• A watchdog timer is normally used in IGT gaming machines to provide a software failure detection mechanism. In a normally operating system, the operating software periodically accesses control registers in the watchdog timer subsystem to “re-trigger” the watchdog. Should the operating software fail to access the control registers within a preset timeframe, the watchdog timer will timeout and generate a system reset. Typical watchdog timer circuits contain a loadable timeout counter register to allow the operating software to set the timeout interval within a certain range of time. A differentiating feature of the some preferred circuits is that the operating software cannot completely disable the function of the watchdog timer. In other words, the watchdog timer always functions from the time power is applied to the board.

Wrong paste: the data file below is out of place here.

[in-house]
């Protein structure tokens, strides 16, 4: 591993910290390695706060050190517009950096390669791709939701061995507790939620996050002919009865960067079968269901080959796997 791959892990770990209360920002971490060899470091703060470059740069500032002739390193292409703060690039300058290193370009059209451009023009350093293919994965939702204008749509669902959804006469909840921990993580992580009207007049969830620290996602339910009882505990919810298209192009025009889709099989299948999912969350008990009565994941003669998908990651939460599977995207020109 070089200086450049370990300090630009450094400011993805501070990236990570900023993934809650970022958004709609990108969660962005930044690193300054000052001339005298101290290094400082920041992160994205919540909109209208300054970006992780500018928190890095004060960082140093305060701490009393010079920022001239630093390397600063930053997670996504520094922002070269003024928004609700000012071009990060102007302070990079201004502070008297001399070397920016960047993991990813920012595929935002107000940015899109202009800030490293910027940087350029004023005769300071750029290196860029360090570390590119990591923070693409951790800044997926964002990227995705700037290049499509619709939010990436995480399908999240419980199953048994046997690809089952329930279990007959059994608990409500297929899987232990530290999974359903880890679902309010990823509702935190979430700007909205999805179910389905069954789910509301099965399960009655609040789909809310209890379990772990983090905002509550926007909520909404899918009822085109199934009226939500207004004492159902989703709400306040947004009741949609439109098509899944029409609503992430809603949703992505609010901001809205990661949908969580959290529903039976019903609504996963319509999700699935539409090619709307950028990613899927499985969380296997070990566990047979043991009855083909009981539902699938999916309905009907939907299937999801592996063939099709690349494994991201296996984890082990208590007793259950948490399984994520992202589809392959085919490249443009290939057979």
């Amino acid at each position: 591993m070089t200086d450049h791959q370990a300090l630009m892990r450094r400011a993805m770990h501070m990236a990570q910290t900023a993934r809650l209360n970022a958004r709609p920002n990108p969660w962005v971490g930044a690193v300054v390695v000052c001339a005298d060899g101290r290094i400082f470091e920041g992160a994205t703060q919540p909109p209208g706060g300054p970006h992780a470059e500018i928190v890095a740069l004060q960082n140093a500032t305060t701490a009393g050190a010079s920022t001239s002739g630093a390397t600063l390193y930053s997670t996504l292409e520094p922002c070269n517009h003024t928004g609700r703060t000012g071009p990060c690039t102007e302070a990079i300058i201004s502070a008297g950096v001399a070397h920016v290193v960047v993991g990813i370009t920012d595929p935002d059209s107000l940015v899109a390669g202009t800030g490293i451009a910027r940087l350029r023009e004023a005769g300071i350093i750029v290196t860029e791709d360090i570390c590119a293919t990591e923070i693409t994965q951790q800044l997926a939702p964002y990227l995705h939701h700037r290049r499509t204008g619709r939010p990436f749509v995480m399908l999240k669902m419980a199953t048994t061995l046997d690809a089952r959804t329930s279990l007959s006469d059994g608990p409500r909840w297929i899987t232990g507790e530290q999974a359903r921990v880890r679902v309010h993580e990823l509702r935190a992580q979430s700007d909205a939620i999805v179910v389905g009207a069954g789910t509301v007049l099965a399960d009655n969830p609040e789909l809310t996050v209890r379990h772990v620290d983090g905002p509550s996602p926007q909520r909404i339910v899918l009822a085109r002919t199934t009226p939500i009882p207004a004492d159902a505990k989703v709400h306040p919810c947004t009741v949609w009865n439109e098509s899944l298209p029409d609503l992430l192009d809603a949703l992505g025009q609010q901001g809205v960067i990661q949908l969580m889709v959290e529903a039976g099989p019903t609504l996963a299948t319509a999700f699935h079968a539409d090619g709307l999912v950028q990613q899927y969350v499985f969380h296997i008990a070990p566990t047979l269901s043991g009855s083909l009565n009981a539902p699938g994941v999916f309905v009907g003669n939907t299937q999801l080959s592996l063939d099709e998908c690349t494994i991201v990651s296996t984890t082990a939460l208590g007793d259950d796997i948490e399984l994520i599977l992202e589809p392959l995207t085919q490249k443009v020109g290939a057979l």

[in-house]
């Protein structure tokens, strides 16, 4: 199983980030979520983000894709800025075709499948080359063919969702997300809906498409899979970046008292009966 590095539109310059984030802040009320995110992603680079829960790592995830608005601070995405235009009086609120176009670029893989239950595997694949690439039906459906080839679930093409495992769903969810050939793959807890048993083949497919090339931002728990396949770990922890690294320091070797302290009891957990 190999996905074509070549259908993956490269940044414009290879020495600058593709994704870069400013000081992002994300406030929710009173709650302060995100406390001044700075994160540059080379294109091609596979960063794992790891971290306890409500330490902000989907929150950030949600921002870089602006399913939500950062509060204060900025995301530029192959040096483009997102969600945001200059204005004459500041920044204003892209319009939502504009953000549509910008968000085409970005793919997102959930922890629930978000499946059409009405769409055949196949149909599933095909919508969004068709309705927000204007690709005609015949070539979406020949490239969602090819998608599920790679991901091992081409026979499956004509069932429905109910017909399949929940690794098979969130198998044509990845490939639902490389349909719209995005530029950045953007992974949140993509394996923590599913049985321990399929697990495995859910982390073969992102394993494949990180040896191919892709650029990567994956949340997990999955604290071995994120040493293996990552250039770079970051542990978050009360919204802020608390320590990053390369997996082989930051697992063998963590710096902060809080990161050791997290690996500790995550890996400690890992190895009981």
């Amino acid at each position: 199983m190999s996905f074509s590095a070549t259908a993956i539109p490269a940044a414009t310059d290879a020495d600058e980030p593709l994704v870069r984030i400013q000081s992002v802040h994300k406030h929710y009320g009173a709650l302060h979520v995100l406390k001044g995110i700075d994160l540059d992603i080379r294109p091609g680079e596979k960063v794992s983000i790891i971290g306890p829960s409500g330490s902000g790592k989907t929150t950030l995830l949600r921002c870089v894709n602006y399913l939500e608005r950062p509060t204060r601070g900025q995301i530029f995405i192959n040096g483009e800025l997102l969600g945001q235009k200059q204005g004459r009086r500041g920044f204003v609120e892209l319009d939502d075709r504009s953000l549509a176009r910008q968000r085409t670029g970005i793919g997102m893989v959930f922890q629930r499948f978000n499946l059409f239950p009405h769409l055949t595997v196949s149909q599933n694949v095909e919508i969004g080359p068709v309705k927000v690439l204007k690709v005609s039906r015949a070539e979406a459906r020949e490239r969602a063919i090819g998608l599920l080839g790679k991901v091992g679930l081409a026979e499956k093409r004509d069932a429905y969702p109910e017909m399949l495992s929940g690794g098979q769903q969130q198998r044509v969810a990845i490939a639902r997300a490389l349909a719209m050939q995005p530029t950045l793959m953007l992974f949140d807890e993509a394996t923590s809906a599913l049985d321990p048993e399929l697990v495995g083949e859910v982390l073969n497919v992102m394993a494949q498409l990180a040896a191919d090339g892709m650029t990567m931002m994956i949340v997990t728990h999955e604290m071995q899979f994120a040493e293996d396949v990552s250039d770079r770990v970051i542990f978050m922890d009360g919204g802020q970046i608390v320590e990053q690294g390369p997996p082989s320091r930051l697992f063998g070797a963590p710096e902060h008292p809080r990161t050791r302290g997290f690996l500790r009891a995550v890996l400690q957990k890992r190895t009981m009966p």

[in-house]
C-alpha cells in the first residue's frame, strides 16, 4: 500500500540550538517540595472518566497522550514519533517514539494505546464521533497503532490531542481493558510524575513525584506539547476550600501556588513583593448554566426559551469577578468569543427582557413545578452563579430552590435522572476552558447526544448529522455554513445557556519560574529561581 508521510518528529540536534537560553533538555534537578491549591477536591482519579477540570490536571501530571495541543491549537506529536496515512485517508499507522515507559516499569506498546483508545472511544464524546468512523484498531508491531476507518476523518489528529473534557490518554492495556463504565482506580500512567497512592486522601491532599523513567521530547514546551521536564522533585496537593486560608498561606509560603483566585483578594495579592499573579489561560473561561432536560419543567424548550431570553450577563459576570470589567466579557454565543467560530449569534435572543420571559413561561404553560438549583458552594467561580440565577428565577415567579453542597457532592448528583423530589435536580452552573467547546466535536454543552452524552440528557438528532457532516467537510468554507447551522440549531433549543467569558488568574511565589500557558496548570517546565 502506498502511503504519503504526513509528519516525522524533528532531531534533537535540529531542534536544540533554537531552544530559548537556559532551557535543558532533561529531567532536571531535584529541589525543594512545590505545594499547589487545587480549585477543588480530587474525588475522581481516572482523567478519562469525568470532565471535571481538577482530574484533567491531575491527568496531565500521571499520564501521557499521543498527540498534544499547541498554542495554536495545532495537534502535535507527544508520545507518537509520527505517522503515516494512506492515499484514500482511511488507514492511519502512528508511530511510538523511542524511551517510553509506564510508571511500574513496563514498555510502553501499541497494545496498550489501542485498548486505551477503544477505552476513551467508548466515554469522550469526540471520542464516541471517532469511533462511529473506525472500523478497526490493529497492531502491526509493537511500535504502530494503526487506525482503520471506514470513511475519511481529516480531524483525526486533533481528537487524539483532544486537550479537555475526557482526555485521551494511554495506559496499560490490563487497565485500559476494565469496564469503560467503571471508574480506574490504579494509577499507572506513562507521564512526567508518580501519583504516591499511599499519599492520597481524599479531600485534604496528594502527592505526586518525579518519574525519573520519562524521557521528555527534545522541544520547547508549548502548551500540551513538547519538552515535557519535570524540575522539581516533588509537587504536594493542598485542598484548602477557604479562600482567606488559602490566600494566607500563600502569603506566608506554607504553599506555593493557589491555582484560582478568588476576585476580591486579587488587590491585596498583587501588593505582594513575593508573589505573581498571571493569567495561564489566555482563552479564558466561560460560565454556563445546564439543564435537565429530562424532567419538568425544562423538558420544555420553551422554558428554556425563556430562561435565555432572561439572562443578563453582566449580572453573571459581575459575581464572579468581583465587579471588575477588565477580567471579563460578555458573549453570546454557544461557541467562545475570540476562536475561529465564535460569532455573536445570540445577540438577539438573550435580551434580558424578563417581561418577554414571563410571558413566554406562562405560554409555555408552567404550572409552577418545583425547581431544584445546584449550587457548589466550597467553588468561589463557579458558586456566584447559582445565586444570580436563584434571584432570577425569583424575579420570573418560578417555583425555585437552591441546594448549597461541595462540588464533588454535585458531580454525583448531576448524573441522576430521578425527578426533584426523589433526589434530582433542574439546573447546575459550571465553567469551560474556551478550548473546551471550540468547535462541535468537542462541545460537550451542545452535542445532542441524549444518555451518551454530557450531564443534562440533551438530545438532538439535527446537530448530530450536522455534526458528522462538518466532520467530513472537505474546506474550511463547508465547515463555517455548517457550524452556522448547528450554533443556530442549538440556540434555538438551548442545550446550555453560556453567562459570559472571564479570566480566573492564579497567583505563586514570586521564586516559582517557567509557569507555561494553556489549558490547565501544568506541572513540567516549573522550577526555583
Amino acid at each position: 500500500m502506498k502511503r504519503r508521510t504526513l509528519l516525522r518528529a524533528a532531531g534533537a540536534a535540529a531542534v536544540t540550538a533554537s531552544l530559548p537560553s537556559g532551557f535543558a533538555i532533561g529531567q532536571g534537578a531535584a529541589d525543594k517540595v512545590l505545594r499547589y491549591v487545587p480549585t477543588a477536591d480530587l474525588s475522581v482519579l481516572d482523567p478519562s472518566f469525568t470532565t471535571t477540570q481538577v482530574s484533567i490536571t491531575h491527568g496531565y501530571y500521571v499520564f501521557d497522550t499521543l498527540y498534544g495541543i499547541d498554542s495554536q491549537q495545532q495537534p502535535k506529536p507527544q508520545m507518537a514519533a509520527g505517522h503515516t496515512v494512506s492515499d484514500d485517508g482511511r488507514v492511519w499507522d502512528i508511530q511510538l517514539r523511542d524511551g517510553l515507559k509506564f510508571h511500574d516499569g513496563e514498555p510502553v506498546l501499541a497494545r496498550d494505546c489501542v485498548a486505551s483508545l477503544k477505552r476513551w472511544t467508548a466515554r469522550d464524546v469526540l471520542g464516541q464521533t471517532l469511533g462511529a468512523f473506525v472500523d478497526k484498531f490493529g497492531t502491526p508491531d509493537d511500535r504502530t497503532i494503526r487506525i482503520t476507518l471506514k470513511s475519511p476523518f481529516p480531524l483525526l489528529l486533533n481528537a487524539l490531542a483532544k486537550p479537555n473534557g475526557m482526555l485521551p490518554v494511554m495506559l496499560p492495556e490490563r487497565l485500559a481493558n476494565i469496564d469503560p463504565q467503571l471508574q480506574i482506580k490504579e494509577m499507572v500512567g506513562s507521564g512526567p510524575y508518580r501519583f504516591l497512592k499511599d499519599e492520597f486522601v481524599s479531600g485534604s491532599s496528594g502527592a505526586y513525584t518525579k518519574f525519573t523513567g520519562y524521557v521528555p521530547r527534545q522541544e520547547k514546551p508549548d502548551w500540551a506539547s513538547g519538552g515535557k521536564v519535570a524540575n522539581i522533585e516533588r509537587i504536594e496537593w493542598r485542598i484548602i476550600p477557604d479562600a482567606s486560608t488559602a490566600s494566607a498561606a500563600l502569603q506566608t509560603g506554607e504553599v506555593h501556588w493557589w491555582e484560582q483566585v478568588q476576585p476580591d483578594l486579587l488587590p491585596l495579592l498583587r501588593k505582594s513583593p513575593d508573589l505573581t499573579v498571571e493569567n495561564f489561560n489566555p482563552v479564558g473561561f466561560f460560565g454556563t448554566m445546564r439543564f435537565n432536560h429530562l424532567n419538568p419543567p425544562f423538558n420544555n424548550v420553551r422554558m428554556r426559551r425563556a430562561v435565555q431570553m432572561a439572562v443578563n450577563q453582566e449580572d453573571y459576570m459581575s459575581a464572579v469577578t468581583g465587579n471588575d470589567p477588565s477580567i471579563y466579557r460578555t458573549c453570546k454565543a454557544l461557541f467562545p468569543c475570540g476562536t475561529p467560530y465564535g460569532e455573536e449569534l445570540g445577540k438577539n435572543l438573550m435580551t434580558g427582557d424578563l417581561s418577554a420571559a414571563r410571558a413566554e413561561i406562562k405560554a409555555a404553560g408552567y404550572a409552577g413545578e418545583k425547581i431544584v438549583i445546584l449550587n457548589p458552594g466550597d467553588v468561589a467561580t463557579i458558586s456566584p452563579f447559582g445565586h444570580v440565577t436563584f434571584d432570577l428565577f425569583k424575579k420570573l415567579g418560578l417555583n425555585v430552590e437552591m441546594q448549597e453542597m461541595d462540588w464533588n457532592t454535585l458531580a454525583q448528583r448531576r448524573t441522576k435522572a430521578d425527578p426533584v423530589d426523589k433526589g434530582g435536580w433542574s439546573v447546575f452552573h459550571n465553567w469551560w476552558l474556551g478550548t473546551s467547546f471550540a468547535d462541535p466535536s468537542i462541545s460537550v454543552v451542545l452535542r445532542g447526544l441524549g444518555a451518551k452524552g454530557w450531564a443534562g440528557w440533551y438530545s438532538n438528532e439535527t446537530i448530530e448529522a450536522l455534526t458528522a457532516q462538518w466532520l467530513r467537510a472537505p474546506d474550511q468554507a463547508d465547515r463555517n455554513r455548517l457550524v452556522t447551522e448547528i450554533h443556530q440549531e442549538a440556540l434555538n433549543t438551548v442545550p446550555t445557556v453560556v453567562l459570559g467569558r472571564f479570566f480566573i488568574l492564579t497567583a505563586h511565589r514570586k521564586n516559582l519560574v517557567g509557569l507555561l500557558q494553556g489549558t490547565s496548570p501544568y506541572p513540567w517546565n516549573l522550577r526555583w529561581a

• IGT gaming computer platforms preferably use several power supply voltages to operate portions of the computer circuitry. These can be generated in a central power supply or locally on the computer board. If any of these voltages falls out of the tolerance limits of the circuitry they power, unpredictable operation of the computer may result. Though most modern general-purpose computers include voltage monitoring circuitry, these types of circuits only report voltage status to the operating software. Out of tolerance voltages can cause software malfunction, creating a potential uncontrolled condition in the gaming computer. Gaming machines of the present assignee typically have power supplies with tighter voltage margins than that required by the operating circuitry. In addition, the voltage monitoring circuitry implemented in IGT gaming computers typically has two thresholds of control. The first threshold generates a software event that can be detected by the operating software and an error condition generated. This threshold is triggered when a power supply voltage falls out of the tolerance range of the power supply, but is still within the operating range of the circuitry. The second threshold is set when a power supply voltage falls out of the operating tolerance of the circuitry. In this case, the circuitry generates a reset, halting operation of the computer.